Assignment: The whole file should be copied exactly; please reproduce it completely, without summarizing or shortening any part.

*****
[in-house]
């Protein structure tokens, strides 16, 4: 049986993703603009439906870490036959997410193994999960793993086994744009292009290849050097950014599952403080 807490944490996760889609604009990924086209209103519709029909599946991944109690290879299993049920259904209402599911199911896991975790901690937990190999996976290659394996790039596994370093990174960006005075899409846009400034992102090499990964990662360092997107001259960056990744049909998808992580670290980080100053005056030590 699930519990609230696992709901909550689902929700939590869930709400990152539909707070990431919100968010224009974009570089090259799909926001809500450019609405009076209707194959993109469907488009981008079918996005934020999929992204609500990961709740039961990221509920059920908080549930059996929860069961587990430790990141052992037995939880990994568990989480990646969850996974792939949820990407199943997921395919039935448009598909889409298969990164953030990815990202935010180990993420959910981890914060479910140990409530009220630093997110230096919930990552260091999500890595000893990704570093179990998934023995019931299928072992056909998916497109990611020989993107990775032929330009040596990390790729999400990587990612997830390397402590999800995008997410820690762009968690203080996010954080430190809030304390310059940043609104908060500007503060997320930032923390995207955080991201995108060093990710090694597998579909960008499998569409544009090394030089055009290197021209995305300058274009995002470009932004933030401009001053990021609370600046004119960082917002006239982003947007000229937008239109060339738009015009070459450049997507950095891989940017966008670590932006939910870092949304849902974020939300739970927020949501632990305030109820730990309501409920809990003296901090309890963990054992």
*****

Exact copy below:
[in-house]
């Protein structure tokens, strides 16, 4: 049986993703603009439906870490036959997410193994999960793993086994744009292009290849050097950014599952403080 807490944490996760889609604009990924086209209103519709029909599946991944109690290879299993049920259904209402599911199911896991975790901690937990190999996976290659394996790039596994370093990174960006005075899409846009400034992102090499990964990662360092997107001259960056990744049909998808992580670290980080100053005056030590 699930519990609230696992709901909550689902929700939590869930709400990152539909707070990431919100968010224009974009570089090259799909926001809500450019609405009076209707194959993109469907488009981008079918996005934020999929992204609500990961709740039961990221509920059920908080549930059996929860069961587990430790990141052992037995939880990994568990989480990646969850996974792939949820990407199943997921395919039935448009598909889409298969990164953030990815990202935010180990993420959910981890914060479910140990409530009220630093997110230096919930990552260091999500890595000893990704570093179990998934023995019931299928072992056909998916497109990611020989993107990775032929330009040596990390790729999400990587990612997830390397402590999800995008997410820690762009968690203080996010954080430190809030304390310059940043609104908060500007503060997320930032923390995207955080991201995108060093990710090694597998579909960008499998569409544009090394030089055009290197021209995305300058274009995002470009932004933030401009001053990021609370600046004119960082917002006239982003947007000229937008239109060339738009015009070459450049997507950095891989940017966008670590932006939910870092949304849902974020939300739970927020949501632990305030109820730990309501409920809990003296901090309890963990054992």